Study shows that the more you hang out with your mom, the longer she'll live
Of all the relationships we experience throughout our lifetimes, nothing will ever come close to the bond we have with our mothers. They're not always perfect, of course, and no two people on Earth will share quite the same parent-child dynamic, but they're special, and we ought to cherish them as much as we can.
Unfortunately, as many of us grow up, we tend to neglect our dear ol' mums a little bit.
It's just one of the natural hazards of getting older: we become more independent, and realise that we don't need our parents as much as we used to. We stop relying on them, start talking to them less often, and - in the worst cases - drift apart from them altogether.
As it turns out, though, this could have much greater consequences for our mothers than we previously thought. In fact, spending time with our older relatives could result in a difference in how long they live.
A 2012 study conducted by the University of California found that companionship plays a key role in influencing the age at which people pass away.
The investigation, titled 'Loneliness in Older Persons: A Predictor of Functional Decline and Death' followed more than 1,600 adults with an average age of 71 and found that individuals who felt lonely died sooner than their more socially-engaged peers. Even when other factors such as socioeconomic status and health were accounted for, lonely older people died at a much higher rate.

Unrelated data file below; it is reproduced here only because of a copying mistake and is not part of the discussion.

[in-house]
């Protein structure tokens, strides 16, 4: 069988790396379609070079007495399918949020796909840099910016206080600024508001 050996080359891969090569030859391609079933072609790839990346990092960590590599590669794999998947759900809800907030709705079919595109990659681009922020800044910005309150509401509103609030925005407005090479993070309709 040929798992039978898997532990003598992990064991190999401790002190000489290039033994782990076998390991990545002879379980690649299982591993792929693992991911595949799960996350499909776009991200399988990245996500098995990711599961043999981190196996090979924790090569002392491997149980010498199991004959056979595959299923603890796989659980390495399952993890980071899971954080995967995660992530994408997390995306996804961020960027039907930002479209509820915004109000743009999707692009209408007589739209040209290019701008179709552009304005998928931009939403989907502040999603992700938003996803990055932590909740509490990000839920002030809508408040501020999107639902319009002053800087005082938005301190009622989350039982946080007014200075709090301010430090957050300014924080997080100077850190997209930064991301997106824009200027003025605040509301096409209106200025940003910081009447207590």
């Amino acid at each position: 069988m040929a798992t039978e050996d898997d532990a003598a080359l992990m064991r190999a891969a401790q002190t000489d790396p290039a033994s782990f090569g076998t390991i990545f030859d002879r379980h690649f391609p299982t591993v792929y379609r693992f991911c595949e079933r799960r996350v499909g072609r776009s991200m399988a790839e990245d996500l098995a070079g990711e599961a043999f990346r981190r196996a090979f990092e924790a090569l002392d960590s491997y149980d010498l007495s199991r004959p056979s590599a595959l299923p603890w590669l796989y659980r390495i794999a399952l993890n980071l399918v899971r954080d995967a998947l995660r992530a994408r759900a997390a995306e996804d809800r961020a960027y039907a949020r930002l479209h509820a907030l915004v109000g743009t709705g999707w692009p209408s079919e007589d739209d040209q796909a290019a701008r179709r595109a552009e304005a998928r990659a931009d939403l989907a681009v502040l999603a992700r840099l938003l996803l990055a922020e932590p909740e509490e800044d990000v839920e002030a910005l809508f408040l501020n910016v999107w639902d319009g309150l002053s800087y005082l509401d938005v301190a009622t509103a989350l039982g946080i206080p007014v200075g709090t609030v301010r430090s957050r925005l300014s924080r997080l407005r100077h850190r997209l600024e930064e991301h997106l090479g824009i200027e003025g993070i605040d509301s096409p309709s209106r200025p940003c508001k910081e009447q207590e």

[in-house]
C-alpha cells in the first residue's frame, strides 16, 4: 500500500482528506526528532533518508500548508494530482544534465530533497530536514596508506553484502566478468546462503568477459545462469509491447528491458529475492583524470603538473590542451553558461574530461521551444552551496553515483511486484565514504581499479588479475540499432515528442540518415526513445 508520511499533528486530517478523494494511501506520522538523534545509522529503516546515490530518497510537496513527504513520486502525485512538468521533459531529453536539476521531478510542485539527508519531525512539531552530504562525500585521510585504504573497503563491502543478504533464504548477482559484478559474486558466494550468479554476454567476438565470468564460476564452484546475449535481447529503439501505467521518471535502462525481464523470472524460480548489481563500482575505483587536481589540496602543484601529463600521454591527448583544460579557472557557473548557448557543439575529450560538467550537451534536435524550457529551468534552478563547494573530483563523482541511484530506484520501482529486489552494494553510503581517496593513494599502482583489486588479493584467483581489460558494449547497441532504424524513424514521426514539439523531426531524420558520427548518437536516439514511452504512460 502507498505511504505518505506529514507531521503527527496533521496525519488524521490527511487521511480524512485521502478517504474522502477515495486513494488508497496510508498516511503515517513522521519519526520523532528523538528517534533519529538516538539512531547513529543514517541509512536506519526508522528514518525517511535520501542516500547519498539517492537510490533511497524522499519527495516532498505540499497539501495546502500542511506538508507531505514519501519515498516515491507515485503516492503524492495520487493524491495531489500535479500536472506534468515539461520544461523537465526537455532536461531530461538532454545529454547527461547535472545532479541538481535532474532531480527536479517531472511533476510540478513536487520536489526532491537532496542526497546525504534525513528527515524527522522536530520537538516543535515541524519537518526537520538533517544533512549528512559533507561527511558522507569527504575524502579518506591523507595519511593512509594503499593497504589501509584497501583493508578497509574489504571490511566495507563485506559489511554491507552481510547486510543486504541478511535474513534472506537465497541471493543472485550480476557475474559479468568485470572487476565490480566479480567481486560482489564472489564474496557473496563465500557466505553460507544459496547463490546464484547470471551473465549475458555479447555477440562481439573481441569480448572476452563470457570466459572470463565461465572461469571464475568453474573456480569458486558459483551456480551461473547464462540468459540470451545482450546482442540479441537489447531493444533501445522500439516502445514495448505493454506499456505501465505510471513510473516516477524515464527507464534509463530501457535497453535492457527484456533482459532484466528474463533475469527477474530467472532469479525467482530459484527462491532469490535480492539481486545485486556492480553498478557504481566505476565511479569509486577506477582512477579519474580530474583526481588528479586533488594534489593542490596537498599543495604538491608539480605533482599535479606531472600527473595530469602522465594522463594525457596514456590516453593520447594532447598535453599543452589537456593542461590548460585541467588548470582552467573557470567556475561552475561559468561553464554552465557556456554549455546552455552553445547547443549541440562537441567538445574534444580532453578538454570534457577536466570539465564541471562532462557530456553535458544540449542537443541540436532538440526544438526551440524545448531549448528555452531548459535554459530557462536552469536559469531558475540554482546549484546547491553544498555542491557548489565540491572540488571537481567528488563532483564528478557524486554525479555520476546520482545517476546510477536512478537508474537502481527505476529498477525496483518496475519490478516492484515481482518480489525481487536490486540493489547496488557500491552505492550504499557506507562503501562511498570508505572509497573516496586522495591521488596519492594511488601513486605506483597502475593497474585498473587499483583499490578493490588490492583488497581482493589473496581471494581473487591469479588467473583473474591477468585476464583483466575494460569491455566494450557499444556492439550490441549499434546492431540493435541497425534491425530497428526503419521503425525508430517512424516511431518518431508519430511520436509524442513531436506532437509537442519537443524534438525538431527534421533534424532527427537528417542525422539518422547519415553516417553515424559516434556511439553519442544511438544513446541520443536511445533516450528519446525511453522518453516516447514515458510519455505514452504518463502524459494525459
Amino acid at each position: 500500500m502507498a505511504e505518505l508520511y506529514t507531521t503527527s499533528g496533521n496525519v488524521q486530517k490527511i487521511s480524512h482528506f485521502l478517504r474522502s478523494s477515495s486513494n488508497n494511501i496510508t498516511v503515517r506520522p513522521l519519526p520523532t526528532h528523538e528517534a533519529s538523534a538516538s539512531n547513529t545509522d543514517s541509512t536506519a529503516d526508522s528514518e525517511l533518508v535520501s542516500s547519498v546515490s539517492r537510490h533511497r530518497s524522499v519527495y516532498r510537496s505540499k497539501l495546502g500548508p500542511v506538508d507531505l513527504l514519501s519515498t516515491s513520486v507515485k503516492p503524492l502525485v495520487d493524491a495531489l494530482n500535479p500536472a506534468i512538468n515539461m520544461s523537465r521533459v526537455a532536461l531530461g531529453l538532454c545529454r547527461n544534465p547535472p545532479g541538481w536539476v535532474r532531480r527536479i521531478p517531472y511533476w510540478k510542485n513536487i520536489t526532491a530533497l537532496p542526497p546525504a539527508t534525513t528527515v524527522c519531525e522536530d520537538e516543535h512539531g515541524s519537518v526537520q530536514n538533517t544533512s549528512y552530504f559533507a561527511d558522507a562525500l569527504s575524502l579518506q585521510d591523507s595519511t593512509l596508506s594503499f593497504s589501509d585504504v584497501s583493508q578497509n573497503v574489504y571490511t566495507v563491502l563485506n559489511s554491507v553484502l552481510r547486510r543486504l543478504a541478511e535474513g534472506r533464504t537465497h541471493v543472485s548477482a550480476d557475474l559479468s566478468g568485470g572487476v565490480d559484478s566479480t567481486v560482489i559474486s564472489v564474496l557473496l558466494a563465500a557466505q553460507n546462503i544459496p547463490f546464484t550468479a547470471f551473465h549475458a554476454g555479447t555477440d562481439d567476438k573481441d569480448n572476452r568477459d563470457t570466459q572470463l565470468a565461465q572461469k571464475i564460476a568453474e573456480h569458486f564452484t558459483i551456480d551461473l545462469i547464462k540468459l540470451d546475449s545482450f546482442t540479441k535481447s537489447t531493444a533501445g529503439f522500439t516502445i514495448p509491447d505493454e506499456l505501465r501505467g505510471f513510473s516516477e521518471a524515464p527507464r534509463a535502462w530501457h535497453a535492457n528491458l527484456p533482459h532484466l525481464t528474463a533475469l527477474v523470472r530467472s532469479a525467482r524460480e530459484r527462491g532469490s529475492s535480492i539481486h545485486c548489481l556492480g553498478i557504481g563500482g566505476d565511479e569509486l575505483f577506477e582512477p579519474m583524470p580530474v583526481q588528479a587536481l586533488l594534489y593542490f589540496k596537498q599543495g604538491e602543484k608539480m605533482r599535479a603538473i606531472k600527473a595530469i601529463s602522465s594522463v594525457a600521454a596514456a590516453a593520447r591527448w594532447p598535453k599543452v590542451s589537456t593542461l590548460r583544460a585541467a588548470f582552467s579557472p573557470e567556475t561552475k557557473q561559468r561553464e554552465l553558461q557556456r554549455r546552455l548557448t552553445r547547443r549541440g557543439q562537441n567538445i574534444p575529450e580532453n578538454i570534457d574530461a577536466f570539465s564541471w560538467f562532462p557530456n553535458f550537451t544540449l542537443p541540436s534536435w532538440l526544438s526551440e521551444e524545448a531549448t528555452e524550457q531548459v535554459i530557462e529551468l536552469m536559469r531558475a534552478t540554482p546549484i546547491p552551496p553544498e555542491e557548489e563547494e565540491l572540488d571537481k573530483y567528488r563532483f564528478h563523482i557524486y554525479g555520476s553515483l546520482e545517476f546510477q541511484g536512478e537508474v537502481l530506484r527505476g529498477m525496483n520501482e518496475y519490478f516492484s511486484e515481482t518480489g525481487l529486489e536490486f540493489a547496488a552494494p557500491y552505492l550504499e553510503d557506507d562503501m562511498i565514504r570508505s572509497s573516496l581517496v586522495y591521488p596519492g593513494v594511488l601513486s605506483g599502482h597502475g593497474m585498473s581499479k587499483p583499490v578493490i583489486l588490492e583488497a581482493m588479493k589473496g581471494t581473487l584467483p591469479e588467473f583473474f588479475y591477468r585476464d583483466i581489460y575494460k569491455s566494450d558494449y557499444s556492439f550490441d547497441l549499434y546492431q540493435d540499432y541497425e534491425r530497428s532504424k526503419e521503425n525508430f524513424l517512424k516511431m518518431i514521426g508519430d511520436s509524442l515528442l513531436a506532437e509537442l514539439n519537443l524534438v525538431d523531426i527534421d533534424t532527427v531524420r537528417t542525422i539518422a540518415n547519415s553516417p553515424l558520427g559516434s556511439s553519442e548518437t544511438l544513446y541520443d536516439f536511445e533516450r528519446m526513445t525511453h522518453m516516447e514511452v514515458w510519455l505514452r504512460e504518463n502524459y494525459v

Over the six years the study took place, nearly 23 per cent of "lonely" older people passed away, compared to only 14 per cent of people who were happy with the level of companionship they had.
"In older persons, health outcomes, such as worsening disability and death, are influenced not just by biomedical factors but also by psychosocial distress," the study reports. "Loneliness is an important contributor to human suffering, especially in elderly persons, among whom prevalence rates may be higher."
While this may be sad to hear, it's also a pretty obvious hint for the rest of us to pull our weight when it comes to staying in contact with our mothers and other close family members, especially if we suspect that they may be feeling particularly lonely.
What's more, remaining in close contact with older relatives can actually be as beneficial for us younger folks as it can be for our parents and grandparents. Rosemary Blieszner, a professor of human development at Virginia Tech, explained that older people are "pretty tolerant of friends’ imperfections and idiosyncrasies, more than young adults."
She continued: "You bring a lot more experience to your friendships when you’re older. You know what’s worth fighting about and not worth fighting about."
So, if you know you've been putting off giving your grandmother a call recently, or haven't yet found the time to visit your elderly father around the holidays, here's your hint to reach out and see how they're doing. You never know, it could literally save their life.